First shirt spotted in lobby of Saroyan Theatre before show begins: green tank top proclaiming "All This Can Be Yours if the Price is Right."
Second (and third and fourth) shirt spotted: several more tank tops with same message, all worn by a group of happy but determined young women who look as if they might trample me if I get in the way when they're told to "Come on down."
First thing I learn Wednesday night while attending "The Price is Right Stage Show": Goofy T-shirts are always funnier when they travel in packs.
My own "Price" credentials: slim to none. I remember catching the show when staying home sick as a kid from school, so my recollections of Bob Barker and whirling-dervish fans attacking him with kisses are tinted through memories of stuffed-up noses, aching throats and tomato soup with Ritz crackers. I actually associate the sound of the show's "you're wrong" buzzer with streptococcus.
My research beforehand: I memorize the manufacturer's suggested retail price for a DeLonghi Nescafe Dolce Gusto Genio Coffeemaker. For some reason, I am convinced that if I know it sells for $229.99, it will be the key to riches and happiness.
Mood in theater before show begins: tailgate party without the pesky football game to watch after. The smell of popcorn and alcoholic beverages wafts through the Saroyan. Not a sportcoat or evening dress in sight, like at the opera. Woman in front of me is wearing a red tank top that says "Pick me." People are excited. We all shop, after all, and this is like a big consumerist church service, with us eager to demonstrate our doctrinal knowledge. Big monitors play reruns of old "Price is Right" episodes, including clips showing Barker over the years turning gray before our eyes. All that high-pitched screaming in your ears will do that to you.
The show begins: The announcer pumps up the crowd, which is flying high (and no doubt dreaming of taking home a handsome bedroom set) even without his help. Then he introduces the host, Todd Newton. This is the first time I've ever seen anyone's Daytime Emmy award acceptance speech played before arrival on stage. Newton is genial enough, but, let's face it: Unless the 89-year-old Barker himself is wheeled into the Saroyan, people aren't really going to care who's hosting. They just want to get up there and spin the wheel.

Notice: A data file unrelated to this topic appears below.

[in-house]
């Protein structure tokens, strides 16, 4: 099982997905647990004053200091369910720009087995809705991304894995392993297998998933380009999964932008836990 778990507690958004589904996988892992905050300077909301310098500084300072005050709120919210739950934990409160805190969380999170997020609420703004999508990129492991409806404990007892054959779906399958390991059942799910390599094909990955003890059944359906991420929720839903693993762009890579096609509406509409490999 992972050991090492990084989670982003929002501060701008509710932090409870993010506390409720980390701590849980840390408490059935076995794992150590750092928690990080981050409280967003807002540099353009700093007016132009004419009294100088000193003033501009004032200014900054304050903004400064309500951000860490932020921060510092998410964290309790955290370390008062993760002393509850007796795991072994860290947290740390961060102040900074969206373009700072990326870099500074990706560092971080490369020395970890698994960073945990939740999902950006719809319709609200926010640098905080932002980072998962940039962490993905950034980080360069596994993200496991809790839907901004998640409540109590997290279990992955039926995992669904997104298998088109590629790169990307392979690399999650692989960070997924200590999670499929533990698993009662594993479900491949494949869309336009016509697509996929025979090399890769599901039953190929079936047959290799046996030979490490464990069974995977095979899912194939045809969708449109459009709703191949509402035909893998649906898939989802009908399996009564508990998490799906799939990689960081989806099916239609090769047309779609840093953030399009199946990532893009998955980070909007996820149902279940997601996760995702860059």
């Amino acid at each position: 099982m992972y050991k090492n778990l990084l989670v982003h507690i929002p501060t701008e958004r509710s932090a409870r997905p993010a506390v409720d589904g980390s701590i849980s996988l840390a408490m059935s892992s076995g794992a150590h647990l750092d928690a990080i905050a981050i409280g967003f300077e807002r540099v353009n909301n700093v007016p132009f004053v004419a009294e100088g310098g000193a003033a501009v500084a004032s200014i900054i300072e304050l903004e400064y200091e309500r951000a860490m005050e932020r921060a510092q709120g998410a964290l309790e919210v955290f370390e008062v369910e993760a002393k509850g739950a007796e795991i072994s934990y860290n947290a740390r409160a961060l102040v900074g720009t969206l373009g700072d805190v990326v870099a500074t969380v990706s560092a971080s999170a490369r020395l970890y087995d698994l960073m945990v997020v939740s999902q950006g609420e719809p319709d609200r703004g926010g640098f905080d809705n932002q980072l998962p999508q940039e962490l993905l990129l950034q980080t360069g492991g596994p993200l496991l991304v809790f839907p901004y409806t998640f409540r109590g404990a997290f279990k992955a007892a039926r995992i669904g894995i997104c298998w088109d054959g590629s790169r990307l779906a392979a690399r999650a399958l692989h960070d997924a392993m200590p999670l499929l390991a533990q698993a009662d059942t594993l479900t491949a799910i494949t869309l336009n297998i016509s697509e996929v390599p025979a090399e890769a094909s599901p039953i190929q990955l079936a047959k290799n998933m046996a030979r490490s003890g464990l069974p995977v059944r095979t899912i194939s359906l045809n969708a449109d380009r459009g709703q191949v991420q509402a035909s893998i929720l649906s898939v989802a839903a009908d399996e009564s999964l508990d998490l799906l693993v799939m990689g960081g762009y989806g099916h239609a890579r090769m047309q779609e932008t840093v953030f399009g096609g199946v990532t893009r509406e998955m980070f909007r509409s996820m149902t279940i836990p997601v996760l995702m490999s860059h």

Come on down: First four contestants picked from audience. Whoops, hollers, general merriment. The first game is the quaint Cliffhanger, a "TPIR" greatest hit, in which you have to guess the price of three products before falling off a cliff. The first contestant, Scott, plunges off, or at least the little yodeling mountain climber resembling him, does. Not an auspicious start.
Best contestant: Camille, wearing a bright pink T-shirt and jeans, gets to drag her screaming mother, Elena — dressed the same — onstage.
The winners: For all the hype about riches to come, what strikes me about the stage show is how little in terms of prizes actually gets dispersed to the audience. To put it bluntly, Fresno does not do very well. Sure, a few hundred dollars won here or there, but big-time prizes? No. That hurtful buzzer keeps rearing its ugly sound.
The showcase round: A woman named Virginia sitting right by me is called from the audience, and she gets to play for a Nissan Sentra. Given five scrambled numbers, she guesses that it retails for $86,000. The actual price: $17,000. (I guess $31,000. Hey, this is hard.)
The ending: oddly subdued. This is why game shows make uneven theater. In a musical, the big finale would leave everyone on an up note. Here, if an audience member doesn't go home with a car, it's a letdown.
My take: Ho-hum. My favorite part was actually before the show began, when people reveled in the possibility of getting picked. And what happened to my DeLonghi Nescafe Dolce Gusto Genio Coffeemaker? Oh well. At least I don't walk out with a sore throat.
The columnist can be reached at (559) 441-6373, email@example.com and @donaldbeearts on Twitter. Read his blog at fresnobeehive.com.